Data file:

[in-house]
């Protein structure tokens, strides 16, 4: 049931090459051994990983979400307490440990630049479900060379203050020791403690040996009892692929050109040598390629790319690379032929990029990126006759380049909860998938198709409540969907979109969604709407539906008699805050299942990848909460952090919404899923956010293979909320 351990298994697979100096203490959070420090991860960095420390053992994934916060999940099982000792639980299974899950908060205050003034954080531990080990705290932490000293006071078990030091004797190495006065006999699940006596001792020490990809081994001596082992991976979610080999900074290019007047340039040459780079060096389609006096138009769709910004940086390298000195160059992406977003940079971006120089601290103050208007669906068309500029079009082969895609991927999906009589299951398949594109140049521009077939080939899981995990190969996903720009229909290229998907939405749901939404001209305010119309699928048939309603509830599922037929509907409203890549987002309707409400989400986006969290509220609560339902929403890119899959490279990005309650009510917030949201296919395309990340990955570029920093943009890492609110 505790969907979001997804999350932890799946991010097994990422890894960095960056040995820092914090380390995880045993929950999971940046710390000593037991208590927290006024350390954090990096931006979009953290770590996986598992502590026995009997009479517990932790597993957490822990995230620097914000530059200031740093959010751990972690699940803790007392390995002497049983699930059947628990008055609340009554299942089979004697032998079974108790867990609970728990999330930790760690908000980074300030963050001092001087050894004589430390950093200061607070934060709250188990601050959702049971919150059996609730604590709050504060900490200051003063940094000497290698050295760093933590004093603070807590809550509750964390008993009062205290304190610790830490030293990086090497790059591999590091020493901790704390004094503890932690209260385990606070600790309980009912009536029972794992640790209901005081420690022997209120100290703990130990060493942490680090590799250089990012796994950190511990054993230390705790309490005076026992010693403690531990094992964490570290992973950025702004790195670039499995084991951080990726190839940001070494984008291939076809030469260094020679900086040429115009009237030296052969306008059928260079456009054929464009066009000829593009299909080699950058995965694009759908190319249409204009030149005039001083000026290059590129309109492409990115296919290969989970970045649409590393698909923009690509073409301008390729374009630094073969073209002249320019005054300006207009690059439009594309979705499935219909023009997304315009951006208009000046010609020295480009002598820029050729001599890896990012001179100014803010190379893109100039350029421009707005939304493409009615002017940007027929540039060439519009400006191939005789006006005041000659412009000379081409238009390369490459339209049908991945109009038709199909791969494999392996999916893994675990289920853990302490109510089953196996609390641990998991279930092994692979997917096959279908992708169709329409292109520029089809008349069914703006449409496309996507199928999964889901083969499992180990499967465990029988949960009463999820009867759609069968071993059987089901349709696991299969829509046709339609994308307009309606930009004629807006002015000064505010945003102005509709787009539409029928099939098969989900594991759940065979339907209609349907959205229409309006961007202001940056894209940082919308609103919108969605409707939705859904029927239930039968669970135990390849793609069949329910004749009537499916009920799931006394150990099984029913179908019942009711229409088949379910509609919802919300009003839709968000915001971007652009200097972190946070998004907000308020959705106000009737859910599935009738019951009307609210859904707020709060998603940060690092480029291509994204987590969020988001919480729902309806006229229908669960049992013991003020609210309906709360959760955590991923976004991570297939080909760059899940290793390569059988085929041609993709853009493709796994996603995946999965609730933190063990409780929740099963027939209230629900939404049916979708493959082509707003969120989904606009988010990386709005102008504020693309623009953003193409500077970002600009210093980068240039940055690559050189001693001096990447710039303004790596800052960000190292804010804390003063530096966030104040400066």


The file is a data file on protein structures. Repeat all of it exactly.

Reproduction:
[in-house]
């Protein structure tokens, strides 16, 4: 049931090459051994990983979400307490440990630049479900060379203050020791403690040996009892692929050109040598390629790319690379032929990029990126006759380049909860998938198709409540969907979109969604709407539906008699805050299942990848909460952090919404899923956010293979909320 351990298994697979100096203490959070420090991860960095420390053992994934916060999940099982000792639980299974899950908060205050003034954080531990080990705290932490000293006071078990030091004797190495006065006999699940006596001792020490990809081994001596082992991976979610080999900074290019007047340039040459780079060096389609006096138009769709910004940086390298000195160059992406977003940079971006120089601290103050208007669906068309500029079009082969895609991927999906009589299951398949594109140049521009077939080939899981995990190969996903720009229909290229998907939405749901939404001209305010119309699928048939309603509830599922037929509907409203890549987002309707409400989400986006969290509220609560339902929403890119899959490279990005309650009510917030949201296919395309990340990955570029920093943009890492609110 505790969907979001997804999350932890799946991010097994990422890894960095960056040995820092914090380390995880045993929950999971940046710390000593037991208590927290006024350390954090990096931006979009953290770590996986598992502590026995009997009479517990932790597993957490822990995230620097914000530059200031740093959010751990972690699940803790007392390995002497049983699930059947628990008055609340009554299942089979004697032998079974108790867990609970728990999330930790760690908000980074300030963050001092001087050894004589430390950093200061607070934060709250188990601050959702049971919150059996609730604590709050504060900490200051003063940094000497290698050295760093933590004093603070807590809550509750964390008993009062205290304190610790830490030293990086090497790059591999590091020493901790704390004094503890932690209260385990606070600790309980009912009536029972794992640790209901005081420690022997209120100290703990130990060493942490680090590799250089990012796994950190511990054993230390705790309490005076026992010693403690531990094992964490570290992973950025702004790195670039499995084991951080990726190839940001070494984008291939076809030469260094020679900086040429115009009237030296052969306008059928260079456009054929464009066009000829593009299909080699950058995965694009759908190319249409204009030149005039001083000026290059590129309109492409990115296919290969989970970045649409590393698909923009690509073409301008390729374009630094073969073209002249320019005054300006207009690059439009594309979705499935219909023009997304315009951006208009000046010609020295480009002598820029050729001599890896990012001179100014803010190379893109100039350029421009707005939304493409009615002017940007027929540039060439519009400006191939005789006006005041000659412009000379081409238009390369490459339209049908991945109009038709199909791969494999392996999916893994675990289920853990302490109510089953196996609390641990998991279930092994692979997917096959279908992708169709329409292109520029089809008349069914703006449409496309996507199928999964889901083969499992180990499967465990029988949960009463999820009867759609069968071993059987089901349709696991299969829509046709339609994308307009309606930009004629807006002015000064505010945003102005509709787009539409029928099939098969989900594991759940065979339907209609349907959205229409309006961007202001940056894209940082919308609103919108969605409707939705859904029927239930039968669970135990390849793609069949329910004749009537499916009920799931006394150990099984029913179908019942009711229409088949379910509609919802919300009003839709968000915001971007652009200097972190946070998004907000308020959705106000009737859910599935009738019951009307609210859904707020709060998603940060690092480029291509994204987590969020988001919480729902309806006229229908669960049992013991003020609210309906709360959760955590991923976004991570297939080909760059899940290793390569059988085929041609993709853009493709796994996603995946999965609730933190063990409780929740099963027939209230629900939404049916979708493959082509707003969120989904606009988010990386709005102008504020693309623009953003193409500077970002600009210093980068240039940055690559050189001693001096990447710039303004790596800052960000190292804010804390003063530096966030104040400066």